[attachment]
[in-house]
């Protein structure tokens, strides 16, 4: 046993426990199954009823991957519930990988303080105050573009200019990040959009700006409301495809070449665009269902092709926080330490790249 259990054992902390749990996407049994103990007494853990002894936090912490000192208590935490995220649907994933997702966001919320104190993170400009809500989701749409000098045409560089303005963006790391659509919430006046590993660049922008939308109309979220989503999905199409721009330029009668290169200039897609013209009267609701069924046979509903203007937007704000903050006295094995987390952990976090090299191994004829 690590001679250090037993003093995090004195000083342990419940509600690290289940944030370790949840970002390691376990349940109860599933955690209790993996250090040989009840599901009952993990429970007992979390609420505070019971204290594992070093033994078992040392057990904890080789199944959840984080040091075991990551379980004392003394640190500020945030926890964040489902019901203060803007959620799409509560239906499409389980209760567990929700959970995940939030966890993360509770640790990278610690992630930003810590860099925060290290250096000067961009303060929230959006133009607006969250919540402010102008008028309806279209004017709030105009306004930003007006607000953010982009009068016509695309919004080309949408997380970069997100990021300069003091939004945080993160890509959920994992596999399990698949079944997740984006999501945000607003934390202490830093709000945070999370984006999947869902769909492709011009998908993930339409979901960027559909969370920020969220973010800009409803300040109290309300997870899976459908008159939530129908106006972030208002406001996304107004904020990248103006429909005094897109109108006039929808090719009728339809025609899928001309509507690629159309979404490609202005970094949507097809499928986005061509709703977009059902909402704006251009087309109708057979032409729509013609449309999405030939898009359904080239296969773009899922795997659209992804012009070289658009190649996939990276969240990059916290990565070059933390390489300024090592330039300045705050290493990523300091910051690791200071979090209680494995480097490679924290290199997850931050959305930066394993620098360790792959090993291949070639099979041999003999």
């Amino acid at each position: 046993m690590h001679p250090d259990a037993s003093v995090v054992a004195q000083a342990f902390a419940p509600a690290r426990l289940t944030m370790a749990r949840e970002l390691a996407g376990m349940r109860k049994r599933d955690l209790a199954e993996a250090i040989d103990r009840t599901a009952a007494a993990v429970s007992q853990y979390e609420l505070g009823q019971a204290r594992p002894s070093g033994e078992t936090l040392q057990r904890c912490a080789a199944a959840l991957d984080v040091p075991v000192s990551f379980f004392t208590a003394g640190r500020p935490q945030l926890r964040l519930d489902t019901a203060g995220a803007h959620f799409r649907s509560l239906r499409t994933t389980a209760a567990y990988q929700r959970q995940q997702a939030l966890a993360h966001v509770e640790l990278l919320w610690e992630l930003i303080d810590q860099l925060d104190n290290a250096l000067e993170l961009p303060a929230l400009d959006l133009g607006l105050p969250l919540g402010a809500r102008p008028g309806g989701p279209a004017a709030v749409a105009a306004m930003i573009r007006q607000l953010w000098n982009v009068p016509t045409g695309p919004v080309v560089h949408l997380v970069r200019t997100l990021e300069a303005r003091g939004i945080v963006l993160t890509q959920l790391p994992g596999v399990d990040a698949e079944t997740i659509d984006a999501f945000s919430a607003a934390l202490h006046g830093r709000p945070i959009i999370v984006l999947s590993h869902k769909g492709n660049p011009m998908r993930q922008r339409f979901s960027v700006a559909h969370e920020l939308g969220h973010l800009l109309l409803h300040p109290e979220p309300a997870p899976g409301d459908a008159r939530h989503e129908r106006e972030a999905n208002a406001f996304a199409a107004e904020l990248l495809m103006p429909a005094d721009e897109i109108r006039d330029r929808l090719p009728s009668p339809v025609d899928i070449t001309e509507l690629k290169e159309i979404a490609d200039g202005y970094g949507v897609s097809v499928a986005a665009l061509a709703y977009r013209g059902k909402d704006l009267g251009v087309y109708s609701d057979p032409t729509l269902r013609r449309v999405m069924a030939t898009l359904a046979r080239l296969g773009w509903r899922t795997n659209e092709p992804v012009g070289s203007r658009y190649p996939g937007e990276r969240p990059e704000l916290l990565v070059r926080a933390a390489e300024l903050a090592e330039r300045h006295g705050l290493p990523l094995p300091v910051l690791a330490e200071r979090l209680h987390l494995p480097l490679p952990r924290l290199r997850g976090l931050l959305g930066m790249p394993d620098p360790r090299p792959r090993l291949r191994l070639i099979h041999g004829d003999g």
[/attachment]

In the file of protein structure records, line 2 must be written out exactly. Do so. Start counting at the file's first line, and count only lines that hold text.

């Protein structure tokens, strides 16, 4: 046993426990199954009823991957519930990988303080105050573009200019990040959009700006409301495809070449665009269902092709926080330490790249 259990054992902390749990996407049994103990007494853990002894936090912490000192208590935490995220649907994933997702966001919320104190993170400009809500989701749409000098045409560089303005963006790391659509919430006046590993660049922008939308109309979220989503999905199409721009330029009668290169200039897609013209009267609701069924046979509903203007937007704000903050006295094995987390952990976090090299191994004829 690590001679250090037993003093995090004195000083342990419940509600690290289940944030370790949840970002390691376990349940109860599933955690209790993996250090040989009840599901009952993990429970007992979390609420505070019971204290594992070093033994078992040392057990904890080789199944959840984080040091075991990551379980004392003394640190500020945030926890964040489902019901203060803007959620799409509560239906499409389980209760567990929700959970995940939030966890993360509770640790990278610690992630930003810590860099925060290290250096000067961009303060929230959006133009607006969250919540402010102008008028309806279209004017709030105009306004930003007006607000953010982009009068016509695309919004080309949408997380970069997100990021300069003091939004945080993160890509959920994992596999399990698949079944997740984006999501945000607003934390202490830093709000945070999370984006999947869902769909492709011009998908993930339409979901960027559909969370920020969220973010800009409803300040109290309300997870899976459908008159939530129908106006972030208002406001996304107004904020990248103006429909005094897109109108006039929808090719009728339809025609899928001309509507690629159309979404490609202005970094949507097809499928986005061509709703977009059902909402704006251009087309109708057979032409729509013609449309999405030939898009359904080239296969773009899922795997659209992804012009070289658009190649996939990276969240990059916290990565070059933390390489300024090592330039300045705050290493990523300091910051690791200071979090209680494995480097490679924290290199997850931050959305930066394993620098360790792959090993291949070639099979041999003999």